Attached is the contextual analysis for the 9th CE Tang blue-and-white stoneware.
*UPDATED FOR EASIER READING*
This blue-and-white ware was made in China, probably Gongxian kilns, ca 830s
Stoneware, diameter 23 cm
9th Century Potters in both China and West Asia contributed to the ninth-century creation of the earliest known blue-and-white ceramics. It is a combination of China’s superior ceramics technology with the unique cobalt blue glaze of Iran.
Initially, Near Eastern traders of China shipped white stonewares and porcelain to West Asia where they attempted to copy them. They attempted to cover their earthenwares with a white tin glaze but did not achieve the same quality as the original. However, it is through this that they began decorating their new white wares with their cobalt blue glaze. Again, the means by which they were applying the blue glaze resulted in a less than stellar final product.
The earliest known blue-and-white stonewares were created as a result of the interaction between China and West Asia in the 9th century. The blue-and-white ceramics of the Belitung Shipwreck were painted with a blue glaze. The practice of painting with cobalt blue seems to have started with Basran potters. Despite being made in China, they used cobalt blue glaze that had likely been mined in Iran, which shows the level of globalisation already happening during the 9th century.
The Gongxian potters painted a lozenge pattern with flowers in the centre of it. This design appears on a variety of objects bound for the Abbasid, where the design originally developed. The lozenge motif is a design favoured in the Middle East, which again, shows the connection between China and the Middle East. It also possibly means that the Chinese were trying to create these plates for the Middle Eastern market which was the Abbasid Empire that includes modern-day Iran, Iraq, and the surrounding regions.
The blue-and-white dishes discovered with the ship are the first and earliest complete Chinese blue-and-white ceramics known to exist to date. This gives us insight into the birth of blue-and-white Chinese ceramics and its subsequent popularity among in the world – inspiring others to try to copy and eventually succeeding in achieving a similar quality.
While the blue-and-white stonewares of Gongxian kilns have been claimed to be the earliest examples of the design, it is only in the Jingdezhen kilns where blue-and-white porcelains really took off which then inspired the imitations and rush to create others of similar quality.
“Blue-and-White Dish.” Asian Civilisations Museum. Accessed November 1, 2018. https://www.acm.org.sg/galleries/tang-shipwreck.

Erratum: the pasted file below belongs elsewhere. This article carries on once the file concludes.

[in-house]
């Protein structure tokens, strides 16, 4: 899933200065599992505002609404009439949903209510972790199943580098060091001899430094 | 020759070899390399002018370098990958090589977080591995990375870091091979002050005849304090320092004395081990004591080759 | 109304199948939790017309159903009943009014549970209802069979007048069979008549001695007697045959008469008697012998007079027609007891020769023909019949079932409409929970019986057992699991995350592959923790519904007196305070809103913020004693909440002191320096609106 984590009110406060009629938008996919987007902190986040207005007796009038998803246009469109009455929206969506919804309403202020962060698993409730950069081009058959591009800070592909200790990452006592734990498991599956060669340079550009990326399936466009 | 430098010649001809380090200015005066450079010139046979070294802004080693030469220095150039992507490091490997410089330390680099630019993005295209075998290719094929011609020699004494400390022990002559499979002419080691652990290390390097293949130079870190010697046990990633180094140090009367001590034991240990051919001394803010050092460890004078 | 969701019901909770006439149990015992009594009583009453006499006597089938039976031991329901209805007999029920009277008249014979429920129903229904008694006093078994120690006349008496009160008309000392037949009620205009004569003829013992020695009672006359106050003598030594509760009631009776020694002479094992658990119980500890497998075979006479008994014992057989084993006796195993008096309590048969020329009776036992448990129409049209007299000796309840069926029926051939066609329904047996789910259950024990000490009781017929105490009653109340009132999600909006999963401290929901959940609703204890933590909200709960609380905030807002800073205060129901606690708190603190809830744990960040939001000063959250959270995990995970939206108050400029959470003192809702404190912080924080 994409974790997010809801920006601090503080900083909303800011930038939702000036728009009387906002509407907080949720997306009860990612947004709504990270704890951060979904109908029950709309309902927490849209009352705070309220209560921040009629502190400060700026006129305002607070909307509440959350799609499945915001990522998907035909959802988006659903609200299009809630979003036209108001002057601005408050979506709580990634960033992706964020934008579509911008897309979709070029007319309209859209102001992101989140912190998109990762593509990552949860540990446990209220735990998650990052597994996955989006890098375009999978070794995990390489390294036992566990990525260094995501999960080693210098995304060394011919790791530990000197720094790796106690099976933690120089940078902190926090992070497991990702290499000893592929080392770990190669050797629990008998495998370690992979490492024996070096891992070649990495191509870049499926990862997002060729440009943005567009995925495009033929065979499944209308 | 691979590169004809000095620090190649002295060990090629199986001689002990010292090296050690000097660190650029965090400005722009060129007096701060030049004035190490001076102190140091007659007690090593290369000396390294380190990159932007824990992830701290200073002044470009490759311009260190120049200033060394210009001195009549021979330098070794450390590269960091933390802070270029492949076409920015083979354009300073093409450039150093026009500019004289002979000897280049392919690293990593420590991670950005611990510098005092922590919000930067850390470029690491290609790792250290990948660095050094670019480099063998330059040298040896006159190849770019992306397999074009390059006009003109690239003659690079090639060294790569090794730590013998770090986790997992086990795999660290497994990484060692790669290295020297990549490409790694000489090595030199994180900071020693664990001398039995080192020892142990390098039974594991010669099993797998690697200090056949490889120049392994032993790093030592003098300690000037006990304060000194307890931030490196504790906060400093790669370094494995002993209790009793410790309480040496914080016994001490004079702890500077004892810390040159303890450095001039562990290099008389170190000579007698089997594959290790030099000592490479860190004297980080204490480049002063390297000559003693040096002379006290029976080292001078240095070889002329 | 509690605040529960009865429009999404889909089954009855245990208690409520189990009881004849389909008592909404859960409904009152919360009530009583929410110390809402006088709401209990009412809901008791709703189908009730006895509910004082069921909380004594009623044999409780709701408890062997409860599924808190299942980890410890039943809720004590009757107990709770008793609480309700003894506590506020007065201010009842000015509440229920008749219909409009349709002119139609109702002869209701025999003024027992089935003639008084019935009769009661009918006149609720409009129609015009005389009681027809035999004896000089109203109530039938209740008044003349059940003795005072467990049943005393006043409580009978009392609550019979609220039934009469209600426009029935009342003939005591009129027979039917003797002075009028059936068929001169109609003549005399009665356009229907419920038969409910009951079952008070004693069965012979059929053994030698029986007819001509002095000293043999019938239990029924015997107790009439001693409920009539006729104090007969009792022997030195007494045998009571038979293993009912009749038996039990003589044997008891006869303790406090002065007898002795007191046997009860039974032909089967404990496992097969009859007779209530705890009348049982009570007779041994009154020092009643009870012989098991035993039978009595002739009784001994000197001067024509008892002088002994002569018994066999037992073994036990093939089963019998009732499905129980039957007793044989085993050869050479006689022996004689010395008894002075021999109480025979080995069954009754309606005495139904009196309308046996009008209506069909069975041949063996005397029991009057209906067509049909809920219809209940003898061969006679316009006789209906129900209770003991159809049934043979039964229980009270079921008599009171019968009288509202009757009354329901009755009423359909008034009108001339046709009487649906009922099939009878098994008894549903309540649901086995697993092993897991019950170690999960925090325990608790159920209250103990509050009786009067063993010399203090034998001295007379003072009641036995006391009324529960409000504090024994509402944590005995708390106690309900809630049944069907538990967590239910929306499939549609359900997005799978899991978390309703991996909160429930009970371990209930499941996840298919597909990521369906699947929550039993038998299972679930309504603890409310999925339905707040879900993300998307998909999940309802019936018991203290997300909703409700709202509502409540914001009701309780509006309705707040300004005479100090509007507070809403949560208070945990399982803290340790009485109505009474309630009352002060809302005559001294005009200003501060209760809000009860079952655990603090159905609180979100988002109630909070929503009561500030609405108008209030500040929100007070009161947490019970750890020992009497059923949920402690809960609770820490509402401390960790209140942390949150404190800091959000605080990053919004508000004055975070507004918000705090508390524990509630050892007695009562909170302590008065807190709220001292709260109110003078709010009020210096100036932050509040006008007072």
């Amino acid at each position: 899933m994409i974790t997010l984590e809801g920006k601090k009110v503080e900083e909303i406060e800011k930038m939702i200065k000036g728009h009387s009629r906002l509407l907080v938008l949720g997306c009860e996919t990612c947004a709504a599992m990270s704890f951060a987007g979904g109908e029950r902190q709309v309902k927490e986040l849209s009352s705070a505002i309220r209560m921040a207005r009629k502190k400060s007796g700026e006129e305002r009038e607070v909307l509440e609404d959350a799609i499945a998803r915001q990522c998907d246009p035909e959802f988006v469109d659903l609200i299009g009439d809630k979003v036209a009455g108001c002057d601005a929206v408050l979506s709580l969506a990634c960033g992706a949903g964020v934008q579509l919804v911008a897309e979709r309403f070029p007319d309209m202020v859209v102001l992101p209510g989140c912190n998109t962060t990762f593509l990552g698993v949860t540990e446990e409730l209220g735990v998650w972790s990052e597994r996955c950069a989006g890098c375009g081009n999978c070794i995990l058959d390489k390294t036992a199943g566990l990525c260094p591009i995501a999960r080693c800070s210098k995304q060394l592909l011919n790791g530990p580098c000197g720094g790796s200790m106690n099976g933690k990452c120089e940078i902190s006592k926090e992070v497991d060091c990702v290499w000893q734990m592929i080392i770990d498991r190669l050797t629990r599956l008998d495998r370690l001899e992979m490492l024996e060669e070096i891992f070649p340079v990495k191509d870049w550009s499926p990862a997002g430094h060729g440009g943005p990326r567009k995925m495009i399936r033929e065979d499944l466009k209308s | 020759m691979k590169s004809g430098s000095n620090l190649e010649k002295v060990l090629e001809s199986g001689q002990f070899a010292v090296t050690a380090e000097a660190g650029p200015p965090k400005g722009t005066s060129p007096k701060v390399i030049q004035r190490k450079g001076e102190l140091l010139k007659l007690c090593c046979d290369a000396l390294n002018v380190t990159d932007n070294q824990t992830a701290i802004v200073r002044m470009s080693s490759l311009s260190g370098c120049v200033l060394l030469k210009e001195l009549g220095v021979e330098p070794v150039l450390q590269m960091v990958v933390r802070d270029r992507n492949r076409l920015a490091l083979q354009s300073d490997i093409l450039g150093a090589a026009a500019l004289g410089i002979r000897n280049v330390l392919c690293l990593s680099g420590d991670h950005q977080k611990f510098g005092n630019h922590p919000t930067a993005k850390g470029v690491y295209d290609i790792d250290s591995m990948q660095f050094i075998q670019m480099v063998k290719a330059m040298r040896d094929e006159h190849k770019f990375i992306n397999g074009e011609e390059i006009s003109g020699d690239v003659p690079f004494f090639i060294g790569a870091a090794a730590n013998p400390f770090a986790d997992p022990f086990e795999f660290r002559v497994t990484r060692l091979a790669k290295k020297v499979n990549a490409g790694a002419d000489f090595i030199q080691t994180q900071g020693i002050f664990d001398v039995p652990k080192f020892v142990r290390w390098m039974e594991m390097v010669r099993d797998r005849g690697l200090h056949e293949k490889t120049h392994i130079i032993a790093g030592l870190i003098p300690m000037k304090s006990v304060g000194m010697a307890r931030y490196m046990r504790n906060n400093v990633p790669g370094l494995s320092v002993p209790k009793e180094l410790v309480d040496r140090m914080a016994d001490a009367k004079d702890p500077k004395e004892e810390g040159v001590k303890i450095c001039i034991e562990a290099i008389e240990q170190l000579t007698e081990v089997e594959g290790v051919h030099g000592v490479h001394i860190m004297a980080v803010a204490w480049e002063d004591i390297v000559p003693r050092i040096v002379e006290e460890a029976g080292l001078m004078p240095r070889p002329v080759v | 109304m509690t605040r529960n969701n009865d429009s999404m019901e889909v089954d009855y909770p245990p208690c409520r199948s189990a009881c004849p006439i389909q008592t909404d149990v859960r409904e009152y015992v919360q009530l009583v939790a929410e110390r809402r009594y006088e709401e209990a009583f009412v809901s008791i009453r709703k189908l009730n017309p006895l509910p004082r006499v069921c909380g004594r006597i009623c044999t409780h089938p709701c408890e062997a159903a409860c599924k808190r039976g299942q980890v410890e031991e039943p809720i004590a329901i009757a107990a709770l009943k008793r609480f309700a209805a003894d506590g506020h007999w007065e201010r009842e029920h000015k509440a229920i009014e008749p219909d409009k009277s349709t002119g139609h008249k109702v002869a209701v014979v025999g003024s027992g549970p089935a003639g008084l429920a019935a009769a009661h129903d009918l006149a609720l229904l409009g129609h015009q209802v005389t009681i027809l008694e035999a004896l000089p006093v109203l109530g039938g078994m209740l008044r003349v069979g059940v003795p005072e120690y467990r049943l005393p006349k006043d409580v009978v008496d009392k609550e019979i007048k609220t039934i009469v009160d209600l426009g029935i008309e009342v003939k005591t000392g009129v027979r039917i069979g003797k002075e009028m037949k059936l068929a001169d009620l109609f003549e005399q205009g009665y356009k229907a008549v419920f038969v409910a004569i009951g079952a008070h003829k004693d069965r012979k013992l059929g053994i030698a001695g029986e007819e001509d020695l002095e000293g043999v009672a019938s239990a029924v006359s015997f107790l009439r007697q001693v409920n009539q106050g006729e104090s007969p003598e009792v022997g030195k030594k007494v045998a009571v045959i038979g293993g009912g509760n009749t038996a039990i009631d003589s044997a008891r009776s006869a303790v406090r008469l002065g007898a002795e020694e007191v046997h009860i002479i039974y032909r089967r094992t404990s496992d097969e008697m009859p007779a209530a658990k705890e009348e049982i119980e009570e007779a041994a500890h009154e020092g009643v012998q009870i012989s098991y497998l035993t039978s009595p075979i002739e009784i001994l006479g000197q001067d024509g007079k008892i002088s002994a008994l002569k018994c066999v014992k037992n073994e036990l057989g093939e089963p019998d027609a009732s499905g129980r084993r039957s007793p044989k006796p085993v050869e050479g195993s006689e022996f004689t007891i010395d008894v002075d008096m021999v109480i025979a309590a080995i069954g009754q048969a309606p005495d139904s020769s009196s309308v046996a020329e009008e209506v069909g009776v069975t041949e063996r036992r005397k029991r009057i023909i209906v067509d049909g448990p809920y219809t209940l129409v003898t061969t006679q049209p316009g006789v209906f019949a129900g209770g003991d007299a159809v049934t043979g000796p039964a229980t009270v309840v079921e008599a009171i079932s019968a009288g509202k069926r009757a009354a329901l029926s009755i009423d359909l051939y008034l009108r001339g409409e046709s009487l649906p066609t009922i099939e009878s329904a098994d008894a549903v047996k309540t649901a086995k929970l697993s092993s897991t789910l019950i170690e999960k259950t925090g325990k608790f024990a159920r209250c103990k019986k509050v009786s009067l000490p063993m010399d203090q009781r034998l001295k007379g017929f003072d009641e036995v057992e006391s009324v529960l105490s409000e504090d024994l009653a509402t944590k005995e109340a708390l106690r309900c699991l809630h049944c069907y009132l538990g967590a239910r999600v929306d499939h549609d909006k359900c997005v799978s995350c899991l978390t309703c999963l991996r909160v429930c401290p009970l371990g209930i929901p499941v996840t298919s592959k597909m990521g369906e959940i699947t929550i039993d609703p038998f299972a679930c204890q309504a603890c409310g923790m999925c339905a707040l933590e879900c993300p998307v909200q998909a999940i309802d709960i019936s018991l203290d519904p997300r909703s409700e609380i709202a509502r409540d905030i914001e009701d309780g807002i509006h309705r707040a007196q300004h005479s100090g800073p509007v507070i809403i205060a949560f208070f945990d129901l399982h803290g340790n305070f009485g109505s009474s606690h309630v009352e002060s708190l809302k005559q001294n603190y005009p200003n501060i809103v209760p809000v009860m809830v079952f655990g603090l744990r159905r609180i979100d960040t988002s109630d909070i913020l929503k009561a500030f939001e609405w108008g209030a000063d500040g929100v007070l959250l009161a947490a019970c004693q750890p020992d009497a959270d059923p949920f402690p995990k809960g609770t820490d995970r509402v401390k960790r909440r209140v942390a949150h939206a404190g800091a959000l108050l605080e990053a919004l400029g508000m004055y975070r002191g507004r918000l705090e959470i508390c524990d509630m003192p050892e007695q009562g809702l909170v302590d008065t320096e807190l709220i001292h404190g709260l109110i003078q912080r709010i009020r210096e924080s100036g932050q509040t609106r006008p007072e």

Krahl, Regina. “Tang Blue-and-White.” In Shipwrecked: Tang Treasures And Monsoon Winds. Edited by Regina Krahl, John Guy, J. Keith Wilson, and Julian Raby. Washington, D.C.: Arthur M. Sackler Gallery, Smithsonian Institution; Singapore: National Heritage Board, Singapore Tourism Board, 2011.)
“The Cargo: Blue-and-White Ceramics from the Gongxian Kilns.” Asia Society. Accessed November 1, 2018. https://asiasociety.org/new-york/exhibitions/secrets-sea-tang-shipwreck-and-early-trade-asia.
Zhu, Feng and Jie Shao. “The Origin Of Blue-And-White And The Birth Of
Symbols.” Asian Social Science 5, no. 5 (2009): 77-81. Accessed April 1,
3 thoughts on “Week 10: Contextual analysis”
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You have provided a good contextual analysis that attends to production, materials, and patrons. I also appreciate the last paragraph as it shows how complex the lineage of blue and white is and how your object connects to the rest of the objects in your gallery guide.
But, what does the lozenge motif mean? Where else was it used? What could have been the function of this plate based on its shape, colors, and motif?
Your bibliography needs 4 varied sources.
Also, it’s really hard to read this post…
The development of science and technology by Muslims caused the rise in popularity of geometric shapes in ornamentation. 9th Century Middle East sees the earliest attempts at applying geometrical ornaments on vegetal or floral motifs in Islamic architecture. This application of geometry on floral ornaments was an attempt at transforming the naturalism of early Islamic ornaments to something more abstract. Through geometric art, spirituality is connected to art and science – geometry conveys the idea of perfection and beauty, which is connected to the idea of god. Hence the lozenge motif is a representation of spirituality.
The lozenge motif is also found in 9th Century Abbasid empire architecture along with vegetal and floral motifs.
Considering that this was only one of a few plates recovered from the shipwreck, it is probable that this plate was not produced in huge numbers which means that it was not easy to produce hence adding a level of rarity and novelty to the artifact. The plate is simple in shape, with a special focus on its blue-glaze decoration, which happens to be of a Middle Eastern design. In this scenario, it would likely be for display or ceremonial purposes. Because this was one of the first few instances of blue-and-white wares being produced by China, it could also be a gift from China to the Middle Eastern royalty as a diplomatic gesture.
Abdullahi, Yahya and Mohamed Rashid Bin Embi. Evolution of Islamic geometric patterns. Frontiers of Architectural Research
2, No. 2 (2013): 243-251. Accessed November 19, 2018. https://www-sciencedirect-com.ezlibproxy1.ntu.edu.sg/science/article/pii/S2095263513000216.
Saeed, Khawaja M. Islamic Art and Its Spiritual Message. International Journal of Humanities and Social Science 1, No.2 (2011): 227-234. Accessed November 19, 2018. http://www.ijhssnet.com/journals/Vol._1_No._2;_February_2011/30.pdf.
Thanks for addressing the development of the lozenge!